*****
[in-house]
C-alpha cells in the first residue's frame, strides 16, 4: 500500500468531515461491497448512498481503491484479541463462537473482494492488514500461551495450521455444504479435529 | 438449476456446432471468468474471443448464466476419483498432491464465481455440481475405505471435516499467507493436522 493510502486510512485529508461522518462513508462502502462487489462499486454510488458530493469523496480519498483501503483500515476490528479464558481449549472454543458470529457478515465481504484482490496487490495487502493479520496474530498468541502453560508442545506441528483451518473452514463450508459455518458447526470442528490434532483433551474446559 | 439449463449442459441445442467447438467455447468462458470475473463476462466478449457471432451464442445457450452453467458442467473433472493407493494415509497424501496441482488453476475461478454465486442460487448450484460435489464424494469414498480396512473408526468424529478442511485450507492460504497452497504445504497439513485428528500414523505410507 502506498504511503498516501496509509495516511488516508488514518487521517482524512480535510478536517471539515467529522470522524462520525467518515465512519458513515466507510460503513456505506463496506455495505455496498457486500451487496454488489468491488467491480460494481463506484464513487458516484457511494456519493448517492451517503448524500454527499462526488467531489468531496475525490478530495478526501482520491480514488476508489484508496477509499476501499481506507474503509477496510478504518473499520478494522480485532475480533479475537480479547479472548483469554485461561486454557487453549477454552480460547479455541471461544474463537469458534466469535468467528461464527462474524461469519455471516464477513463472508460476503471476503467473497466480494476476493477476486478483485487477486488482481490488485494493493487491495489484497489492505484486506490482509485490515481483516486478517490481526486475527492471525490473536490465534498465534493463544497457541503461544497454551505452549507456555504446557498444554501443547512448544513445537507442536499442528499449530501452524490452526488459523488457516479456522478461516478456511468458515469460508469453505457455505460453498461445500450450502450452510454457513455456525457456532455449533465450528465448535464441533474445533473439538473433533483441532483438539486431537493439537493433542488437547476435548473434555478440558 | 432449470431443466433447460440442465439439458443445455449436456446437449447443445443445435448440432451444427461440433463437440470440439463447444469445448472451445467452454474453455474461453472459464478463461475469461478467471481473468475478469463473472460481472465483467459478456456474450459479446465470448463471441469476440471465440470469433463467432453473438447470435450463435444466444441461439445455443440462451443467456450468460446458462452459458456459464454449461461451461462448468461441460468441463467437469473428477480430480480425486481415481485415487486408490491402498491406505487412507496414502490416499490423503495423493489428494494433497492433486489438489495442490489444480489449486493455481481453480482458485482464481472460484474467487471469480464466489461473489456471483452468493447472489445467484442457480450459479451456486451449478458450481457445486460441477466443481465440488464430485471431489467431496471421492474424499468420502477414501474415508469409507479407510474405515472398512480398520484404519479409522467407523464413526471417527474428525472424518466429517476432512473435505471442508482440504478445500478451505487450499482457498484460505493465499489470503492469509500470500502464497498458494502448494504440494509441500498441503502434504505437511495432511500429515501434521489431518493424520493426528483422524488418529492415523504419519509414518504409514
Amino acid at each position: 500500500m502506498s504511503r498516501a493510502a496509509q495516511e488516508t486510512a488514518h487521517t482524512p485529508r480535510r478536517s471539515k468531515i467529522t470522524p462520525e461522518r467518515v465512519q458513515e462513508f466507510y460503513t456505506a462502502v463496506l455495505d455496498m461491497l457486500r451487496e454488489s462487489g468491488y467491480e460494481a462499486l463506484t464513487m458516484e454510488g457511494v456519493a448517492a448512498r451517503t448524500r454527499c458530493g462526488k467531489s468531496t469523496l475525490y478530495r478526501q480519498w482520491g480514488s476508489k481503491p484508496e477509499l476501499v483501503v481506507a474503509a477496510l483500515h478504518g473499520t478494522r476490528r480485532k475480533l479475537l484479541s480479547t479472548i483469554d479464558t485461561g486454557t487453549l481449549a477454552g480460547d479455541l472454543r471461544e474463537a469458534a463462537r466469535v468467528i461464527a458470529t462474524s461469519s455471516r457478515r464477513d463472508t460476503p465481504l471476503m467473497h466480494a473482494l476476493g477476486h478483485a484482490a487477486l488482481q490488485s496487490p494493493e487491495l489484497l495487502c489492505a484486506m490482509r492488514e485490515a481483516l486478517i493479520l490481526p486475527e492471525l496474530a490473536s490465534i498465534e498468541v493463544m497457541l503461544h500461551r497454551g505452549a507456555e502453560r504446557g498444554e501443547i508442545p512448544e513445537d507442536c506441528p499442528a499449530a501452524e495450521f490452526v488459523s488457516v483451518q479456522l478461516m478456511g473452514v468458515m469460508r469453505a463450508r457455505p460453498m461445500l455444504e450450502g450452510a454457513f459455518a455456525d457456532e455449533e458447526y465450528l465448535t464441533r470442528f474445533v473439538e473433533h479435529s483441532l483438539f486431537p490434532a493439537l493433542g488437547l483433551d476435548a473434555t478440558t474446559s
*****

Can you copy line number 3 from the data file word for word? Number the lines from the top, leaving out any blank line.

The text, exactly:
Amino acid at each position: 500500500m502506498s504511503r498516501a493510502a496509509q495516511e488516508t486510512a488514518h487521517t482524512p485529508r480535510r478536517s471539515k468531515i467529522t470522524p462520525e461522518r467518515v465512519q458513515e462513508f466507510y460503513t456505506a462502502v463496506l455495505d455496498m461491497l457486500r451487496e454488489s462487489g468491488y467491480e460494481a462499486l463506484t464513487m458516484e454510488g457511494v456519493a448517492a448512498r451517503t448524500r454527499c458530493g462526488k467531489s468531496t469523496l475525490y478530495r478526501q480519498w482520491g480514488s476508489k481503491p484508496e477509499l476501499v483501503v481506507a474503509a477496510l483500515h478504518g473499520t478494522r476490528r480485532k475480533l479475537l484479541s480479547t479472548i483469554d479464558t485461561g486454557t487453549l481449549a477454552g480460547d479455541l472454543r471461544e474463537a469458534a463462537r466469535v468467528i461464527a458470529t462474524s461469519s455471516r457478515r464477513d463472508t460476503p465481504l471476503m467473497h466480494a473482494l476476493g477476486h478483485a484482490a487477486l488482481q490488485s496487490p494493493e487491495l489484497l495487502c489492505a484486506m490482509r492488514e485490515a481483516l486478517i493479520l490481526p486475527e492471525l496474530a490473536s490465534i498465534e498468541v493463544m497457541l503461544h500461551r497454551g505452549a507456555e502453560r504446557g498444554e501443547i508442545p512448544e513445537d507442536c506441528p499442528a499449530a501452524e495450521f490452526v488459523s488457516v483451518q479456522l478461516m478456511g473452514v468458515m469460508r469453505a463450508r457455505p460453498m461445500l455444504e450450502g450452510a454457513f459455518a455456525d457456532e455449533e458447526y465450528l465448535t464441533r470442528f474445533v473439538e473433533h479435529s483441532l483438539f486431537p490434532a493439537l493433542g488437547l483433551d476435548a473434555t478440558t474446559s